Lifetime Achievement – Dame Mary Quant

Dame Mary Quant, the British designer and Blackheath High School alumna who revolutionised fashion and epitomised the style of the Swinging Sixties, died in April 2023. Known as the mother of the miniskirt, she was 93.

Mary Quant was born in Blackheath on 11 February 1930, to Welsh schoolteachers John and Mildred. Evacuated to a village in Kent with her brother Tony during the war, Quant recalled her earliest fashion memory as being in bed with measles at six years old and cutting the bedspread with nail scissors to transform it into a dress. When Quant was dispatched to a boarding school in Tunbridge Wells and presented with an exam question that asked her to choose between the Roundheads and the Cavaliers, Quant deemed it a no-brainer. “I came down strongly on the side of the Cavaliers, as they were more chic,” she said.

On leaving Blackheath High, she expressed her intention to pursue a career in fashion. Her parents were firmly against the idea. Quant persuaded them to agree, on the condition that she took an art teacher’s diploma. Quant applied to and was accepted at Goldsmiths. It was here that she met her future husband, the debonair Alexander Plunket Greene, describing him as “a 6ft 2in prototype for Mick Jagger and Paul McCartney rolled into one”. Dame Mary Quant, the British designer and Blackheath High School alumna who revolutionised fashion and epitomised the style of the Swinging Sixties, died in April 2023. Known as the mother of the miniskirt, she was 93. Quant was dressed chiefly in balloons at the time.

“Life … began for me when I first saw Plunket,” she wrote in her 1966 autobiography, Quant by Quant. He was short on ready cash, with an income of “four bob a day,” she recalled, “if one bought cigarettes one couldn’t go to the cinema too.”

Mary Quant graduated from Goldsmiths in 1953, the year of the Queen’s Coronation, in a Britain still subject to wartime rationing, and began work as a trainee assistant at the Mayfair milliner Erik. Quant picked up pins with a magnet and counted out the ration of one chocolate biscuit a day for the assistants, who were so poorly paid that, as Cecil Beaton joked, “there were weeks when only an aspirin touched Mary’s lips and, but for the Jamaicans in nearby Claridge’s kitchens handing over their refuse bins, she would have starved.”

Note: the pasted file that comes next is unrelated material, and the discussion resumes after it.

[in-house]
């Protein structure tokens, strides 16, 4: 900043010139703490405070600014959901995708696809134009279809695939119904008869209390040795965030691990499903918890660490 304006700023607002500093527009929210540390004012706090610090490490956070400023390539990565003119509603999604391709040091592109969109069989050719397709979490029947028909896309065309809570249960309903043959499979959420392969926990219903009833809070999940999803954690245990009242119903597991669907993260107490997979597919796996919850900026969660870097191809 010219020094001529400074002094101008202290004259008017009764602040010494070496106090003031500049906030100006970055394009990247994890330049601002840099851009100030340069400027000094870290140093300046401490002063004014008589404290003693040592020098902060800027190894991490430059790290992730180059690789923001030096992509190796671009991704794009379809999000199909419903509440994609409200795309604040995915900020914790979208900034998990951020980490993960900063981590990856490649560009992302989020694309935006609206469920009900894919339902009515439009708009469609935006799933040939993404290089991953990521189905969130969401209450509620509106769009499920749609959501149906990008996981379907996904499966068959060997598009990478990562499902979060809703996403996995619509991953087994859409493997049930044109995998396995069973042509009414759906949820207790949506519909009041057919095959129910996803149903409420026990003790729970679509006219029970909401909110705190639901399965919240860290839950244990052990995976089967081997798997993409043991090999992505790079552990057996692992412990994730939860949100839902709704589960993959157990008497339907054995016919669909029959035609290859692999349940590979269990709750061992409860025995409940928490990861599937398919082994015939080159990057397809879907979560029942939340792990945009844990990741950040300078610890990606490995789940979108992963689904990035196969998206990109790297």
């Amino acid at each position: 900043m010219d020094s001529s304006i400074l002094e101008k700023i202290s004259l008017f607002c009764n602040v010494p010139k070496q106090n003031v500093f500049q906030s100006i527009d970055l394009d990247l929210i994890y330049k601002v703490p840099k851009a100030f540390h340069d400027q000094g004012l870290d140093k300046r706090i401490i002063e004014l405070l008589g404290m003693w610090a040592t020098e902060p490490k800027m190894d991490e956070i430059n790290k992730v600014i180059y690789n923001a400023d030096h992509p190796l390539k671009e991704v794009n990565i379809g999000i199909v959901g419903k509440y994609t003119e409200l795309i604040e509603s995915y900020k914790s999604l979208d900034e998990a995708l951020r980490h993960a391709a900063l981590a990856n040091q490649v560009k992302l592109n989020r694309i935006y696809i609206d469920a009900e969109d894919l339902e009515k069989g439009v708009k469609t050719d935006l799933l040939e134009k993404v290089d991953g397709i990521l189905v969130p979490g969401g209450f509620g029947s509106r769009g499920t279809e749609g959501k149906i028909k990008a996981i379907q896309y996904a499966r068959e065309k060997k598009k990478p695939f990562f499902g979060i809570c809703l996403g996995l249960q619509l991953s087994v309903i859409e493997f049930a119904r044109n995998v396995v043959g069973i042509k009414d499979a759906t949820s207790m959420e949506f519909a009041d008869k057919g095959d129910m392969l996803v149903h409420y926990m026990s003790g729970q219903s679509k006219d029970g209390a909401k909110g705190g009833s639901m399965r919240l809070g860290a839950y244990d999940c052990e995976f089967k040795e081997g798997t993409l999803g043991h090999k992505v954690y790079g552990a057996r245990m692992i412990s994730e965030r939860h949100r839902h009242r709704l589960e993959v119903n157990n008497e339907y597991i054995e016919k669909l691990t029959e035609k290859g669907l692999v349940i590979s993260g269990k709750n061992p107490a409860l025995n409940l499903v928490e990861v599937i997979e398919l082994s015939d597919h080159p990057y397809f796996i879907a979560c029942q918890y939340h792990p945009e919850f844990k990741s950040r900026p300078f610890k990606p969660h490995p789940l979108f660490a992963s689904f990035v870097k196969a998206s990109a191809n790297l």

Plunket’s poverty ended on his 21st birthday when he inherited £5,000. Advised by the entrepreneur Archie McNair, a lawyer who had become a portrait photographer and who ran a coffee bar under his studio in Chelsea, the three decided to open a business together. Each man put up £5,000, and they bought a building at 138a King’s Road. Plunket told McNair that his girl was good at clothes, and Quant quit the Mayfair millinery to set up Bazaar, a fashion boutique, on the ground floor.Young women at the time were turning their backs on the corseted shapes of their mothers, with their nipped waists and ship’s-prow chests which had dominated since 1947. They disdained the uniform of the establishment — the lacquered helmets of hair, the twin sets and heels, the primly matched accessories — the model for which was typically in her 30s, not a young gamine like Quant.